DURING World War II, many Glasgow children spent their formative years in unfamiliar surroundings. Some had happy memories while others were glad to return to the  city.

Early in 1938, the British government began preparations for the expected war, including identifying places most likely to be bombed. Plans were made to evacuate 190,000 people from Glasgow to less vulnerable areas all over Scotland.

In March and April 1939, the schools handed out forms so that mothers and children could register for evacuation. It was not compulsory, but the authorities needed to gauge how many people were likely to go.

A list was made of safe areas to which people could be sent. Many families made their own arrangements, and those with friends and family in country areas preferred to send their children there.

Glasgow Times: Castlemilk HouseCastlemilk House (Image: Glasgow City Archives)

In Glasgow, 106,000 children were registered for the government evacuation scheme. A total of 26,000 were registered as private evacuees, and 46,000 were registered to stay in the city. About 20% of those registered did not report for evacuation.

Throughout the spring and summer of 1939, detailed preparations were made for transport, food supplies, medical attention and volunteer helpers. Rehearsals were held in Glasgow schools in June. When it came to the days immediately before the war, the schools were ready.

The first evacuation took place in early September 1939. Children were evacuated both near and far,  from the edge of the city, like Castlemilk House, to Aberdeenshire. Some arrangements broke down. Not all of the promised accommodation was available. It became difficult to fit families into households where the strong preference was for older boys who could work or single sex families, or who did not want mothers or babies.

Glasgow Times: A telegram to Lourdes SecondaryA telegram to Lourdes Secondary (Image: Glasgow City Archives)

Many difficulties arose from the different social backgrounds of those sharing a house. The problems between rich and poor and Protestant and Catholic were not always anticipated. And even poor people in country villages  and on farms found it difficult to understand poor people from the cities.

In 1939 the Provost of Rothesay protested about condition of some mothers and children arriving in Rothesay, with many suffering from skin diseases. A year later Rothesay wrote that “Roman Catholic children should be placed in Roman Catholic homes, if possible,” as parents of evacuees complained about their children being billeted in houses of opposite faith.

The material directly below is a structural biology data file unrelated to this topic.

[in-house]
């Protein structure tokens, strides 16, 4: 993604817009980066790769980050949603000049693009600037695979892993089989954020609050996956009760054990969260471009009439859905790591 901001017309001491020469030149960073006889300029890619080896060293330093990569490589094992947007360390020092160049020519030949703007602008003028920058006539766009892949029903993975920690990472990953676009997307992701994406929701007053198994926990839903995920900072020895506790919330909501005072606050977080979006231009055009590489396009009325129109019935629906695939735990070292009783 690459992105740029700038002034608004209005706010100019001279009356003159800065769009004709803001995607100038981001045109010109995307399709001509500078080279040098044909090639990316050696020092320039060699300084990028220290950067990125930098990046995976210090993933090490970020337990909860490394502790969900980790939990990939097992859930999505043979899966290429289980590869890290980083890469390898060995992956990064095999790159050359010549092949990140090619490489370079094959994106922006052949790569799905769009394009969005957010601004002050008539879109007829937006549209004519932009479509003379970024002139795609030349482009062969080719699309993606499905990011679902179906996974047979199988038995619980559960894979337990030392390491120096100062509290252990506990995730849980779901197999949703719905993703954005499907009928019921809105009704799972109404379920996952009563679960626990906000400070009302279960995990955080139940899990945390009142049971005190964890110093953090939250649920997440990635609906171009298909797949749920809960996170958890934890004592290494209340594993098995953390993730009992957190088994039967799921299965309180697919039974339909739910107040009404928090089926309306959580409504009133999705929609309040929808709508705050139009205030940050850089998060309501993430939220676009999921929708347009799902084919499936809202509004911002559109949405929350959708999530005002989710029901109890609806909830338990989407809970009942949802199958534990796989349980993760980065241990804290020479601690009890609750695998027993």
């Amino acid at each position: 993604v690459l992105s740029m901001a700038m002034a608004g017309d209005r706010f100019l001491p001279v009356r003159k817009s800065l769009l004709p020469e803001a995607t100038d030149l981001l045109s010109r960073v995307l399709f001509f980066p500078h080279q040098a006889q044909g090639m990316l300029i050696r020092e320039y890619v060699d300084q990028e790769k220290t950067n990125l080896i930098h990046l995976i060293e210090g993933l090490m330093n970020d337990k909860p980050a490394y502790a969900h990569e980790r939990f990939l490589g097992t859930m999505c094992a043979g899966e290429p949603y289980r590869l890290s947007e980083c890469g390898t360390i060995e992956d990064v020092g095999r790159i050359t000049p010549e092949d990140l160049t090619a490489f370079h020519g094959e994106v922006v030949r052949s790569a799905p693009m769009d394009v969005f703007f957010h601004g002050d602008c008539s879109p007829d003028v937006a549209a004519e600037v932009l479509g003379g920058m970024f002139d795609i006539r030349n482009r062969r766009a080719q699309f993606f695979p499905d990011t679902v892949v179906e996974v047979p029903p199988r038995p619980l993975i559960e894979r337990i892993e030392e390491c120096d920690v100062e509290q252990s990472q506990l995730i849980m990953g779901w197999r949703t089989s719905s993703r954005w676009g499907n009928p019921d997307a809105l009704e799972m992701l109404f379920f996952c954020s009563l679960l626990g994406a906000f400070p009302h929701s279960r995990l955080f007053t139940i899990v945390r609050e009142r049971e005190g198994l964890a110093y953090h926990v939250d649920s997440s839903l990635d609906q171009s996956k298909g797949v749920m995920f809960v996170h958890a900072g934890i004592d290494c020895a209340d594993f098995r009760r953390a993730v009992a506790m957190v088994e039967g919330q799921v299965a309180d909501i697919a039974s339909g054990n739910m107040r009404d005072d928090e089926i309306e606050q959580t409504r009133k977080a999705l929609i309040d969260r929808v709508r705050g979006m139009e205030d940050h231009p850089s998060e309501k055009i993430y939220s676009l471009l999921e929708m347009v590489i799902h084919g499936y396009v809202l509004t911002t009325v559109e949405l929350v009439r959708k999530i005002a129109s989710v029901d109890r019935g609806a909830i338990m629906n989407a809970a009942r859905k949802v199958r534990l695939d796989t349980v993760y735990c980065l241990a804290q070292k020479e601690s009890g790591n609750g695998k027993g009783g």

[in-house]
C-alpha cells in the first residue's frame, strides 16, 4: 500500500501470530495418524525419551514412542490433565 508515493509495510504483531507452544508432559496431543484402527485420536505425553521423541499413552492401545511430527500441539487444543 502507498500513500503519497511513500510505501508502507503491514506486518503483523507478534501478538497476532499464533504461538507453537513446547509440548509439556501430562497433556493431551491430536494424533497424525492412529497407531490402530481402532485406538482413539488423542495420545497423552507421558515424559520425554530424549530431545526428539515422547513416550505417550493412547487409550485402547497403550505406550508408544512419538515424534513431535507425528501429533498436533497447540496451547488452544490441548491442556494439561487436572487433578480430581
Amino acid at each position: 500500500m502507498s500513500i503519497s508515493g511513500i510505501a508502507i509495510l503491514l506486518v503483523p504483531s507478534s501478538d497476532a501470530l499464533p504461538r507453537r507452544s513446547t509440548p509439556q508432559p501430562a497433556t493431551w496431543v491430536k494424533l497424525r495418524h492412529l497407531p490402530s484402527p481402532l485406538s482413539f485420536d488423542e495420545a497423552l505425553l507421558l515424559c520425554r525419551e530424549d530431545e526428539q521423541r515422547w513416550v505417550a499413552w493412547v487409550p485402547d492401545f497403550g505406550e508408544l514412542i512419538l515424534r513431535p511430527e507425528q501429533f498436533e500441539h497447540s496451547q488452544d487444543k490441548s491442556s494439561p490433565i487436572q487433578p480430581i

READ NEXT: 'We fought to save People's Palace and we won'

Records in the City Archives show that one boy rejoiced he was to be housed in a manse, where there were maids. The visitor’s form for Inverary Castle recorded 55 vacant rooms but none for evacuees. At the bottom it said that mothers and families could be placed there “if need be.”

Many children lived in a tenement with one- or two-roomed houses and no bathrooms or inside toilets, making it difficult  - or impossible - to keep clean. They often suffered from complaints like scabies or nits, which flourished in areas of overcrowding. They were an accepted part of the life in city slums.

During the school terms these conditions were improved by constant inspection and treatment by the school medical service. Evacuation took place at the start of the new term after the summer holidays. It had been decided not to hold up the process by a systemic medical examination.

Seventy-seven percent of the mothers and children of Scotland who were evacuated by the government scheme in January 1939 were back home by January 1940.   

Most parents’ natural reluctance to be separated from their children was strengthened by stories of unhappy experiences of the first evacuees and the absence of bombing until 1941.  Parents felt that it was better for families to stick together.

When the west of Scotland was first heavily bombed in March 1941, 20,000 Scottish school children were still evacuated. Some children who stayed at home were killed or injured or their schools or homes were destroyed.

A new scheme was organised  evacuating 58,000 school children, again mostly from Glasgow. This  worked better because parents, children, the receiving households and organisers had gained experience and of course the danger of staying in industrial areas was clear.

Despite careful organisation, the movement of large numbers of people around the country was not entirely successful. By the middle of the war there was a much clearer idea of what should have been done. More private evacuation was encouraged, with people choosing to stay with family or friends and school groups were kept together in hostels, where possible.